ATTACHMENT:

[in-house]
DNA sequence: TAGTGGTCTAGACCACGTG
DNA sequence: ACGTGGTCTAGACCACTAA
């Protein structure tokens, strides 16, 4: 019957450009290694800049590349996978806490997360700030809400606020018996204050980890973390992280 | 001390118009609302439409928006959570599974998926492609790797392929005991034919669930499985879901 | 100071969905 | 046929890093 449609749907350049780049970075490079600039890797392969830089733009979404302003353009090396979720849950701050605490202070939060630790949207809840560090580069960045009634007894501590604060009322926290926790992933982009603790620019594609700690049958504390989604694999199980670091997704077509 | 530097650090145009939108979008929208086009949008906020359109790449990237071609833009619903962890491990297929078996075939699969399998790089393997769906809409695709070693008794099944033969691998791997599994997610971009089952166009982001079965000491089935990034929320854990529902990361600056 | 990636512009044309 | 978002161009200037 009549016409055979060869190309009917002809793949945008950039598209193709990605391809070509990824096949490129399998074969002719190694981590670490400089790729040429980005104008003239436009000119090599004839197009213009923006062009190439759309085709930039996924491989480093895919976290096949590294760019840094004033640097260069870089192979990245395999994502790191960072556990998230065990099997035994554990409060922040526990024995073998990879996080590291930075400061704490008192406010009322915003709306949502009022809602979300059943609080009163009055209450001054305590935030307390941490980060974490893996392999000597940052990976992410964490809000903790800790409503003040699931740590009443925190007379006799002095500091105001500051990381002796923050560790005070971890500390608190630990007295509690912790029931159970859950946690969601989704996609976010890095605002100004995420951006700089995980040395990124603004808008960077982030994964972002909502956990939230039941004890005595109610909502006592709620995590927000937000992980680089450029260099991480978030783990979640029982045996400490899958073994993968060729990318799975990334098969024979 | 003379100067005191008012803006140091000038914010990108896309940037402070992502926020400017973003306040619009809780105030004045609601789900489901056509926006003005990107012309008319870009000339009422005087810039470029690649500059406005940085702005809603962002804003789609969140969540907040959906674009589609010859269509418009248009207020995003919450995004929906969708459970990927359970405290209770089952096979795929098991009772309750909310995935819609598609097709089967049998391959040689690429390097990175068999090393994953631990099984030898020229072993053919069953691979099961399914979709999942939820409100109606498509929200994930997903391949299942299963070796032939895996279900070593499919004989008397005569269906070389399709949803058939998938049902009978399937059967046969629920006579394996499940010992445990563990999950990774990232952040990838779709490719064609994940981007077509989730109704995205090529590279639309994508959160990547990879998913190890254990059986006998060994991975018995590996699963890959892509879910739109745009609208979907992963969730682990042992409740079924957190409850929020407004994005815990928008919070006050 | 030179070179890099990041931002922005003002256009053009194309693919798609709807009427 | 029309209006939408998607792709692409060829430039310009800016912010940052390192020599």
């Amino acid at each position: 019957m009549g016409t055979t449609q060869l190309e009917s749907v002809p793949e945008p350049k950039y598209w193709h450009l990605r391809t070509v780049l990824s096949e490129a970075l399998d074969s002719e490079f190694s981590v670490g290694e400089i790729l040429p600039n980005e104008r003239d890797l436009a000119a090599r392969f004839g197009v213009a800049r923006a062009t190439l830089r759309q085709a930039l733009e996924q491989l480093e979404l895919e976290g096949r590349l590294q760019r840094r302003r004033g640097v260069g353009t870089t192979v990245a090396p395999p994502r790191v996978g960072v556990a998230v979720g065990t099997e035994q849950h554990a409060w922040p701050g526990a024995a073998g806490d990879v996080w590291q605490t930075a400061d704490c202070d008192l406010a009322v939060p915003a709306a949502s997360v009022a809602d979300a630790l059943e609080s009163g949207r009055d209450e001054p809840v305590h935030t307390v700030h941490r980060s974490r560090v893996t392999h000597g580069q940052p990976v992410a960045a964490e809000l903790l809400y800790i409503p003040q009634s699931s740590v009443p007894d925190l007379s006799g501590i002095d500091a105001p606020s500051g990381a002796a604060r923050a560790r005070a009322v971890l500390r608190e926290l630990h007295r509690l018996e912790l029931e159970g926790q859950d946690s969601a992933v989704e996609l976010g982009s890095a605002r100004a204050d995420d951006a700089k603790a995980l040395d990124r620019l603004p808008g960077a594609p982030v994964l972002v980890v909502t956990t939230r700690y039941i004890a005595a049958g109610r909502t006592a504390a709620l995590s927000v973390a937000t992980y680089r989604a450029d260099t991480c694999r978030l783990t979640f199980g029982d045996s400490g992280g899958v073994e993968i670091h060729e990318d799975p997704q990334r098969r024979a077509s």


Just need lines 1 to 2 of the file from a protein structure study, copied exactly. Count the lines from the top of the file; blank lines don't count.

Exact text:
[in-house]
DNA sequence: TAGTGGTCTAGACCACGTG